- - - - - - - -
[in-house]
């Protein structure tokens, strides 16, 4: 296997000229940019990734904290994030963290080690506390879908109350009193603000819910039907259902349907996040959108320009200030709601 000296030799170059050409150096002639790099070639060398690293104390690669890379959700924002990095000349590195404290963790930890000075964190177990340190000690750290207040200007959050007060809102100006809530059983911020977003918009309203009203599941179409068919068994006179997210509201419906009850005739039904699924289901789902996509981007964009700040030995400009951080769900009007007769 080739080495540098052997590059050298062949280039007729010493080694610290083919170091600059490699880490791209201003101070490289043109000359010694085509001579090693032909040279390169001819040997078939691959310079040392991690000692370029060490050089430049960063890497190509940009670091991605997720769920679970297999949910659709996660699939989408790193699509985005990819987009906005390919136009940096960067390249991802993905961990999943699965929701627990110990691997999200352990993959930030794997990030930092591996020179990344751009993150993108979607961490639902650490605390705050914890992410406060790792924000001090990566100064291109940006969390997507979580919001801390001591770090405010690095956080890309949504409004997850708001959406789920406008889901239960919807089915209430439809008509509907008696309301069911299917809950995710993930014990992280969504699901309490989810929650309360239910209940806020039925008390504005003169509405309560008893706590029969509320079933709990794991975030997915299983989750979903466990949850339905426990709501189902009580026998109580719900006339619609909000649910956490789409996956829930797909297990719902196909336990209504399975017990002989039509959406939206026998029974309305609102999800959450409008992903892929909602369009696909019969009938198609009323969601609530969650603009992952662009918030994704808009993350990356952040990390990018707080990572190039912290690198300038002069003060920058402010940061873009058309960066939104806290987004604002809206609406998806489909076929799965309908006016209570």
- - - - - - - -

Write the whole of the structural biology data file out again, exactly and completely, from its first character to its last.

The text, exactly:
[in-house]
């Protein structure tokens, strides 16, 4: 296997000229940019990734904290994030963290080690506390879908109350009193603000819910039907259902349907996040959108320009200030709601 000296030799170059050409150096002639790099070639060398690293104390690669890379959700924002990095000349590195404290963790930890000075964190177990340190000690750290207040200007959050007060809102100006809530059983911020977003918009309203009203599941179409068919068994006179997210509201419906009850005739039904699924289901789902996509981007964009700040030995400009951080769900009007007769 080739080495540098052997590059050298062949280039007729010493080694610290083919170091600059490699880490791209201003101070490289043109000359010694085509001579090693032909040279390169001819040997078939691959310079040392991690000692370029060490050089430049960063890497190509940009670091991605997720769920679970297999949910659709996660699939989408790193699509985005990819987009906005390919136009940096960067390249991802993905961990999943699965929701627990110990691997999200352990993959930030794997990030930092591996020179990344751009993150993108979607961490639902650490605390705050914890992410406060790792924000001090990566100064291109940006969390997507979580919001801390001591770090405010690095956080890309949504409004997850708001959406789920406008889901239960919807089915209430439809008509509907008696309301069911299917809950995710993930014990992280969504699901309490989810929650309360239910209940806020039925008390504005003169509405309560008893706590029969509320079933709990794991975030997915299983989750979903466990949850339905426990709501189902009580026998109580719900006339619609909000649910956490789409996956829930797909297990719902196909336990209504399975017990002989039509959406939206026998029974309305609102999800959450409008992903892929909602369009696909019969009938198609009323969601609530969650603009992952662009918030994704808009993350990356952040990390990018707080990572190039912290690198300038002069003060920058402010940061873009058309960066939104806290987004604002809206609406998806489909076929799965309908006016209570």